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Grassroots Groups Call for DC Council Action on Healthy Homes Act

September 11, 2023

Dear Councilmember Allen, Councilmember White, and Chairman Mendelson,

Thank you for holding a hearing on May 9 on the Healthy Homes and Residential Electrification Act of 2023 (B25-0119). Nearly 100 witnesses with a broad range of backgrounds testified, and though the witnesses shared a diverse set of perspectives on the legislation, all witnesses testified in support of the bill. Following the successful joint hearing of the Committee on Transportation and Environment, Committee on Housing, and Committee of the Whole, we write to ask that each committee hold a markup this autumn on the Healthy Homes Act. Swift passage of this bill will ensure that more DC’s low- and middle-income households can enjoy the economic, health, and climate benefits of transitioning their homes from fossil fuels to efficient electric systems.

The fiscal year 2024 budget recently signed into law includes a small increase in the monthly Sustainable Energy Trust Fund (SETF) surcharge on utility bills, providing an infusion of new revenue to the underfunded SETF. The 2024 budget also amended the enumerated purposes of the SETF to include residential electrification, meaning that at the start of the 2024 fiscal year on October 1, 2023, funding will be available to implement the Healthy Homes Act. The Council added funding for residential electrification to the SETF for the express purpose of funding the Healthy Homes Act. Swift passage of this important legislation will ensure DC families are able to benefit from the new funding as soon as possible.

The Council Office of Racial Equity (CORE) in June released its Racial Equity Impact Assessment (REIA) on the Healthy Homes Act. The REIA found that the Healthy Homes Act:

  • “will likely improve economic outcomes of Black, Indigenous, and other residents of color in the District who earn low incomes and receive electrification retrofits through the Healthy Homes Program”;
  • “will likely improve employment and economic outcomes for Black, Indigenous, and other residents of color who participate in the bill’s training initiatives”; 
  • “will likely result in utility cost savings for participating residents”; and
  • “will likely improve health outcomes for Black residents, Indigenous residents, and residents of color in the District.”

Gas appliances pose health risks from emissions of nitrogen oxides, carbon monoxide, particulate matter, and formaldehyde. The REIA found that because of these indoor air pollutants and because Black DC residents are more likely to live in areas with high levels of air pollution and have higher rates of chronic lung diseases like asthma and COPD, the Healthy Homes Act will likely improve the health of Black DC residents. 

CORE’s assessment cited analysis finding that electrification retrofits would save households an average of $1,800 a year on utility bills. The average savings of $150 a month would make a real difference for many low- and middle-income DC families. The Healthy Homes Act requires electrification workforce training for both workers and Equity Impact Enterprises (businesses owned by those who have been economically disadvantaged or subject to racial discrimination). The REIA found that because of these training requirements, the Healthy Homes Act “is capitalizing on a key opportunity for the District to make progress toward racial equity.”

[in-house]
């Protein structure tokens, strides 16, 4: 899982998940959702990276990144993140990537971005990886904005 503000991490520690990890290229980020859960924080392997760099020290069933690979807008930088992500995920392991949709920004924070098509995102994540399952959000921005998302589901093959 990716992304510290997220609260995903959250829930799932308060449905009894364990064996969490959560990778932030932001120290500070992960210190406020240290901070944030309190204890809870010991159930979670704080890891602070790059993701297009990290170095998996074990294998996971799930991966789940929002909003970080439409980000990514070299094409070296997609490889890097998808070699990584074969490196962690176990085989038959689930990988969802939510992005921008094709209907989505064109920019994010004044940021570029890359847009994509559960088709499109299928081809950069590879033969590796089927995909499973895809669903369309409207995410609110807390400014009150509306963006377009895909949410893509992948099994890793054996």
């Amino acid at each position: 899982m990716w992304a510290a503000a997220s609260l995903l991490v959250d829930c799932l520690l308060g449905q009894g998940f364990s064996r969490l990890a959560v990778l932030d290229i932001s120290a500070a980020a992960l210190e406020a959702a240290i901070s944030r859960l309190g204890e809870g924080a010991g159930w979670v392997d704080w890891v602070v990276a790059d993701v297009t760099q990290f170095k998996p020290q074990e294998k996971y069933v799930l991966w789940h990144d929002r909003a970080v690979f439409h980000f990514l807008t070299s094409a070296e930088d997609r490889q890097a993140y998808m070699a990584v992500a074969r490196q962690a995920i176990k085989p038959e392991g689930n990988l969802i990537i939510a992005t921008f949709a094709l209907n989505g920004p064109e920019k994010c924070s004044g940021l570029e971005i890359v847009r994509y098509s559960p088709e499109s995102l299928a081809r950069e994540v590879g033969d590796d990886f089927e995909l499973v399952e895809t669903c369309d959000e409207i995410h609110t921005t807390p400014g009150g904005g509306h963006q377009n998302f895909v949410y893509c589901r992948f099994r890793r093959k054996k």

The changes to the SETF in the 2024 budget present an opportunity to begin to implement the Healthy Homes Act soon after it becomes law. CORE’s Racial Equity Impact Assessment demonstrates the important role of the Healthy Homes Act in advancing racial equity in the District. We ask that the Committee on Transportation and Environment, the Committee on Housing, and the Committee of the Whole prioritize passage of the Healthy Homes Act when the Council returns in September.


Washington Interfaith NetworkMark Rodeffer
Sierra Club
Joelle Novey
Interfaith Power & Light (DC.MD.NoVA)
Elijah Perry
GRID Alternatives Mid-Atlantic
Brenda Lee Richardson
Anacostia Parks & Community Collaborative
Chris Weiss
DC Environmental Network
Max Broad
DC Voters for Animals
Kush Kharod
Sunrise DC
Linda VerNooy
Citizens Climate Lobby – DC Chapter
Matt Sehrsweeney
We Power DC
Parisa Norouzi
Empower DC
Bill Mefford
The Festival Center
SEIU 32BJJohn Macgregor
DC Climate Action
Joy Jackson
Evergreen Action
Selah Goodson Bell
Center for Biological Diversity
Nathan Harrington
Ward 8 Woods Conservancy
Barbara Zia
League of Women Voters of DC
Jamal Lewis
Rewiring America
Mike Tidwell
Chesapeake Climate Action Fund
DC Fiscal Policy Institute
Marchant Wentworth
Wentworth Green Strategies
Metro DC Democratic Socialists of AmericaMark Rasmuson
Third Act Washington DC
Beau Finley
Ward 3 Democrats
Barbara Briggs
Friends Meeting of Washington Peace & Social Concerns
Samantha Schmitz
Moms Clean Air Force DC Chapter
Janet Phoenix
DC Asthma Coalition
Vanessa Bertelli
Electrify DC
Rachel Feinstein
Jewish Community Relations Council of Greater Washington
Tim Oberleiton
Vanessa Batters-Thompson
DC Appleseed Center for Law and Justice
Joe Dabbs
IBEW Local 26
Lydia Lawrence 
Nature Forward (formerly Audubon Naturalist Society)
Cliff Majersik
Institute for Market Transformation
Rafael Woldeab
City Blossoms
Akosua Ali
Alex Dodds
DC for Democracy